A more plausible explanation for Xi Jinping cutting back on international diplomacy is his current preoccupation with domestic political woes.
Communist Party leaders have been known to face coups or challenges to their authority at home when they are abroad or on vacation. Leonid Brezhnev and others led a coup against Nikita Khrushchev in October 1964 when the latter was vacationing at Pitsunda in Georgia. In 1991, Mikhail Gorbachev was placed under house arrest by coup plotters at his holiday home on the Black Sea in Crimea. As for the CCP, Li Peng convinced Deng Xiaoping to crush the student protests at Tiananmen Square when Zhao Ziyang was in North Korea from April 23 to April 30; Zhao would later be ousted and placed under house arrest.
Xi is undoubtedly aware of the above history, and has tended to play it safe while traveling away from the mainland. In one recent example, Xi did not stay overnight in Hong Kong in 2022 when he was there to mark the 25th anniversary of the handover, but broke convention by returning to Shenzhen. When Xi had no choice but to make international trips during his first two terms, his political allies and Party elders Hu Jintao and Wen Jiabao would usually be spotted making symbolic public appearances in a political “show of force.” However, Xi now appears to be unable to rely on Hu and Wen to stand in for him, partly due to them being of advanced age and partly because Xi had solidified his status as the undisputed paramount leader at the 20th Party Congress.
Domestic political pressure is almost certainly weighing on Xi. For one, the PRC’s internal and external crises have been rapidly and steadily worsening since Beijing ended “zero-COVID” in late 2022, with the blame ultimately to be shouldered by Xi the paramount leader. In particular, China’s severe and noticeable economic deterioration and real estate crisis are exposing and triggering previously regime-obscured debt and financial problems; economic problems will inevitably result in social problems, and both problems will lead to political problems for Xi and the CCP.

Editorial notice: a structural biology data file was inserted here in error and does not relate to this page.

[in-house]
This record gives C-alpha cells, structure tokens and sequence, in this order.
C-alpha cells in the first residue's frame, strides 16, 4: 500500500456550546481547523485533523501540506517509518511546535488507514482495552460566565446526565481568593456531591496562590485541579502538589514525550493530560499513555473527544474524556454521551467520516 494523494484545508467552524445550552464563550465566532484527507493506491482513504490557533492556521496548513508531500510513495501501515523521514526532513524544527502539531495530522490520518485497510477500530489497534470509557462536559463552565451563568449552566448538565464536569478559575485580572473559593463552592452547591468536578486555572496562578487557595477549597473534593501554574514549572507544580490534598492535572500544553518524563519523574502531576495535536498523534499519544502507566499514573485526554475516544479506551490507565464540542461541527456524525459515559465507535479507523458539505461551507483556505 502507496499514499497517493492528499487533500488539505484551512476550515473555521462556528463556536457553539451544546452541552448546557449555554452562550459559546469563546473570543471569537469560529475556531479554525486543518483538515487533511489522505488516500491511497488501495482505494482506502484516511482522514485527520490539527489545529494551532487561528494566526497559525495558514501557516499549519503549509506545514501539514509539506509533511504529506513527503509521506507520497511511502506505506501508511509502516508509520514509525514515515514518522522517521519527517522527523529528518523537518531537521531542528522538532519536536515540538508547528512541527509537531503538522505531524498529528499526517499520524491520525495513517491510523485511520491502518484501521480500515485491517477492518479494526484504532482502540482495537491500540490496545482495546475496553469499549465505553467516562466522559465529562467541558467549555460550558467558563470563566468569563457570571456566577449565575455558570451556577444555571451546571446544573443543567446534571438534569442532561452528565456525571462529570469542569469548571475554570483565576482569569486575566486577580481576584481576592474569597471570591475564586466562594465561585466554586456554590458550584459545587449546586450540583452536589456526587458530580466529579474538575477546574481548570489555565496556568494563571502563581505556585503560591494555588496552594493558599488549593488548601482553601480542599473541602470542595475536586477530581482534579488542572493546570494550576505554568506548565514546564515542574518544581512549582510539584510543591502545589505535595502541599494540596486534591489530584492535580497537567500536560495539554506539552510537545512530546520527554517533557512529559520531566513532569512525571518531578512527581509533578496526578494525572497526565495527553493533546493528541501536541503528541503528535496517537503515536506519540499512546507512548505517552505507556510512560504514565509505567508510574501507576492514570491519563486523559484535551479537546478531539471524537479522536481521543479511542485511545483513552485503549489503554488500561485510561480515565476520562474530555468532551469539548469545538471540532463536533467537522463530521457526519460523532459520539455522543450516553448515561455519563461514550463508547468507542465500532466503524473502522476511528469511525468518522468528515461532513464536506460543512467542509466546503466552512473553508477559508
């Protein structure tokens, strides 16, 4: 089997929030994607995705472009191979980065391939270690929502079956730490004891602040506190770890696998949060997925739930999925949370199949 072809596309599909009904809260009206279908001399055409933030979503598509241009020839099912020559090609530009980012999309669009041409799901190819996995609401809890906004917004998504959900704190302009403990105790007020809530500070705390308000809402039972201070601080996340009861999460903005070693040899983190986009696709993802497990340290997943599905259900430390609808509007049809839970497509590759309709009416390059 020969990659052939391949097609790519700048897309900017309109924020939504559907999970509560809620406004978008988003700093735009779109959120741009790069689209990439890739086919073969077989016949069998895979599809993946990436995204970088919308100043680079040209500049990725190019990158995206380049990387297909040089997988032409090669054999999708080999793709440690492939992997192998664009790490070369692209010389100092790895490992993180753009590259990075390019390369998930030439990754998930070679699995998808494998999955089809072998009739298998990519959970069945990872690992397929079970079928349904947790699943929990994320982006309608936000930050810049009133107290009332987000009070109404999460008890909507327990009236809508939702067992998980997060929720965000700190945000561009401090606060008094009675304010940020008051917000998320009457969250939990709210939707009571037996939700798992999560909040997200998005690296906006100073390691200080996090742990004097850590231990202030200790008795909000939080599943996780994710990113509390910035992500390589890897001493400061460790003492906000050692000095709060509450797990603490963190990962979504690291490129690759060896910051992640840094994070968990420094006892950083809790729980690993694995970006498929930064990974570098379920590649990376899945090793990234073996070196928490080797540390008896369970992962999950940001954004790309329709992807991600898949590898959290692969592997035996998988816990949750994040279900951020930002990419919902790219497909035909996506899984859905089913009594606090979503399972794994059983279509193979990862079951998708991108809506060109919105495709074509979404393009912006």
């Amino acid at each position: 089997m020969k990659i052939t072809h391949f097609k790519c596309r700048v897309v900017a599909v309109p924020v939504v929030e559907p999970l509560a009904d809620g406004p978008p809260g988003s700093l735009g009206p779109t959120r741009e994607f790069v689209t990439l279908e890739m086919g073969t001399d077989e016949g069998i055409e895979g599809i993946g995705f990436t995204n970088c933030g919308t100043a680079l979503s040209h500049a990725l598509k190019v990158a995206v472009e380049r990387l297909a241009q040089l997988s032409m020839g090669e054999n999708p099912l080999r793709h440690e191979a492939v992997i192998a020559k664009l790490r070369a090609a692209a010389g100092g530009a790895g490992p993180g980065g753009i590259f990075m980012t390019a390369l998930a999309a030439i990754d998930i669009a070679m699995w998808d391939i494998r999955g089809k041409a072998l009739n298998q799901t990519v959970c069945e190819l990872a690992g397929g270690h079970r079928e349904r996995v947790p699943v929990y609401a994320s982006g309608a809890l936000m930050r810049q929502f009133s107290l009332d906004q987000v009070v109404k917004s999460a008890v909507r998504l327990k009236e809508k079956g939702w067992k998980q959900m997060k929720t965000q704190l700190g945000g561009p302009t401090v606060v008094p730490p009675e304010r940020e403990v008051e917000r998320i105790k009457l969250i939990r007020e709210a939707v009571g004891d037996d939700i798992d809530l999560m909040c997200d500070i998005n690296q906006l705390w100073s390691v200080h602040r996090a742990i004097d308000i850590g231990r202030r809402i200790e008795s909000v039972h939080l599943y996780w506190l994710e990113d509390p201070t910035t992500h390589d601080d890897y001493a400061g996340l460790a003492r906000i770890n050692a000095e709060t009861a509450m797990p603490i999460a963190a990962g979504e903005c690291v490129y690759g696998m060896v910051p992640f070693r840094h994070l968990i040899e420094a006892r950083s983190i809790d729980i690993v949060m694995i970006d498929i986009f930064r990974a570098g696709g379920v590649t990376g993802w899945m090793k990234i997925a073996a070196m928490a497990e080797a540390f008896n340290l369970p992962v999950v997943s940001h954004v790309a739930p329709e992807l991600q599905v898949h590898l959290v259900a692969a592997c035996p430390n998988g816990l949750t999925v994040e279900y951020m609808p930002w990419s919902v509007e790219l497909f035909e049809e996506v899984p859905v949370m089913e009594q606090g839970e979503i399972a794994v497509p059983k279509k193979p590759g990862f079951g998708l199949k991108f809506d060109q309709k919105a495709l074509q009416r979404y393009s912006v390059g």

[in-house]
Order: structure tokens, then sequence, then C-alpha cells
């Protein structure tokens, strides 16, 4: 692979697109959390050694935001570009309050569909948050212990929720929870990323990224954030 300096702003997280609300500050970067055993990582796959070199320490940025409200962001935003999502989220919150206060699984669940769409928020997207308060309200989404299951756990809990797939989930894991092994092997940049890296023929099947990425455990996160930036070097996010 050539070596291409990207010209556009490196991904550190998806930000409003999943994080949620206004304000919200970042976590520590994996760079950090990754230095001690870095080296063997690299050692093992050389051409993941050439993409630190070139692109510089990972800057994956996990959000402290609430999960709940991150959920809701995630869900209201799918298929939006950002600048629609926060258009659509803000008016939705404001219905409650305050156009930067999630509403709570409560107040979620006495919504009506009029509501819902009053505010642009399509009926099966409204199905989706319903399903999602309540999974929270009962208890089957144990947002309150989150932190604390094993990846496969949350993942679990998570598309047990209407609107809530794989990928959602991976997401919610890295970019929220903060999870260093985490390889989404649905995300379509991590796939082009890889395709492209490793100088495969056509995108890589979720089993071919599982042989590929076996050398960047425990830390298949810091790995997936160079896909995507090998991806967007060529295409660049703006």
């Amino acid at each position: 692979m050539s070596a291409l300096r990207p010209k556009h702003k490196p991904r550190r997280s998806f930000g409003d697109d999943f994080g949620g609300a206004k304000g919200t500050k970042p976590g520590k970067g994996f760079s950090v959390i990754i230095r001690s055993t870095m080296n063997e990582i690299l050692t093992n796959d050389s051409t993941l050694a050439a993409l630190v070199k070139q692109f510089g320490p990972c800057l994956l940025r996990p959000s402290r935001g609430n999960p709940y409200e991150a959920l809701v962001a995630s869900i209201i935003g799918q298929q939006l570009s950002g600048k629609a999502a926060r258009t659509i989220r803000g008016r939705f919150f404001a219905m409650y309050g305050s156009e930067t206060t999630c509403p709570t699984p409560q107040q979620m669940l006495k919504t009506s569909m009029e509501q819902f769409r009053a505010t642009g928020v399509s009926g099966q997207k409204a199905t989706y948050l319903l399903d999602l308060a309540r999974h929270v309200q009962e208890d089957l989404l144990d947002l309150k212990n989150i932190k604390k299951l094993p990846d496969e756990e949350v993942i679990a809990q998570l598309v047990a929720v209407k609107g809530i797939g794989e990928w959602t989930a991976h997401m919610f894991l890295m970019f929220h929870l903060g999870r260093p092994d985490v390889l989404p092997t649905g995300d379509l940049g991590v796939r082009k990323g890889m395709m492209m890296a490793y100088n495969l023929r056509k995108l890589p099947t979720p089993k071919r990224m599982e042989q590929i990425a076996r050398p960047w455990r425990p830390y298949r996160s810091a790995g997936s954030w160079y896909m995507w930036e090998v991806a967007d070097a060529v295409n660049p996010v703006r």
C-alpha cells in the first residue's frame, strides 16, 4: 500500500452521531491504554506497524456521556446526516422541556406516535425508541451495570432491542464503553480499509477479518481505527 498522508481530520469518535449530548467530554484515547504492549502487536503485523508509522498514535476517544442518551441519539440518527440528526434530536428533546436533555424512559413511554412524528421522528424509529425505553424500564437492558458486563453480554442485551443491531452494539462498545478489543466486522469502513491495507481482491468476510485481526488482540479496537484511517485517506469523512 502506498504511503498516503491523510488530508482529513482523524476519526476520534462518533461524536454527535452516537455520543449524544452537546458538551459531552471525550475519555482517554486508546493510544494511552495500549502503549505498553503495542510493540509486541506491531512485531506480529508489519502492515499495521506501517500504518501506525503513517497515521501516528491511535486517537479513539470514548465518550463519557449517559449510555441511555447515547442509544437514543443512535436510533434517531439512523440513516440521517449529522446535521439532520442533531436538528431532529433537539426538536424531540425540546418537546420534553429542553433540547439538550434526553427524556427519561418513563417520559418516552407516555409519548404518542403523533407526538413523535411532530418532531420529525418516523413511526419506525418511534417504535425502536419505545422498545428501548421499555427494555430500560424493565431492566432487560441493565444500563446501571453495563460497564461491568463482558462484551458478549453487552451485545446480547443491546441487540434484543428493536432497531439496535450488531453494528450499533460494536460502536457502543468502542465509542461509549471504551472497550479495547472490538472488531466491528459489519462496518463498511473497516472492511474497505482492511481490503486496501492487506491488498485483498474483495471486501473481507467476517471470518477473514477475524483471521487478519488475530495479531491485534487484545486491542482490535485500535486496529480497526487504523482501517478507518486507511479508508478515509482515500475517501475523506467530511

Another sign that Xi is plagued by political troubles is the recent removal of senior officials who are considered to be from his camp, including former foreign minister Qin Gang and two leading generals of the People’s Liberation Army Rocket Force. We previously analyzed that the abrupt removal of those officials indicates that Xi is “very likely facing pushback of some sort from within the Party.”
Various political rumors and information also offer insight into Xi’s political situation. On Aug. 18, Wu Zuolai, a Chinese political commentator and independent scholar residing in the United States, posted a cryptic message on X which suggested that Xi ranted and raved at his subordinates at this year’s Beidaihe gathering because he was distraught at the state of the economy and how his immediate three predecessors had “passed me the parcel to have it blow up in my hands.” And on Sept. 5, Nikkei Asia reported that Party elders had “reprimanded” Xi at Beidaihe over China’s “political, economic and social turmoil,” and Xi had later expressed frustration at Deng Xiaoping, Jiang Zemin, and Hu Jintao to his political allies.
SinoInsider has obtained information from sources with knowledge of the matter that Xi is greatly concerned about the possibility of assassination attempts against him, and has placed heightened importance on ensuring his personal safety.
Black Swan territory
Xi Jinping’s political problems will likely compound as more signs of the Chinese economy tanking emerge later this year and social instability rises. The Xi leadership could seek to get a handle on the political situation by stepping up anti-corruption investigations and purges, but such measures could instead generate greater pushback against Xi. As Xi comes under fire at home and abroad for the various crises, he will increasingly be forced to decide and implement measures to either save the Party or save himself.
Businesses, investors, and governments should prepare contingencies for heightened political instability in the PRC, including the emergence of political Black Swans.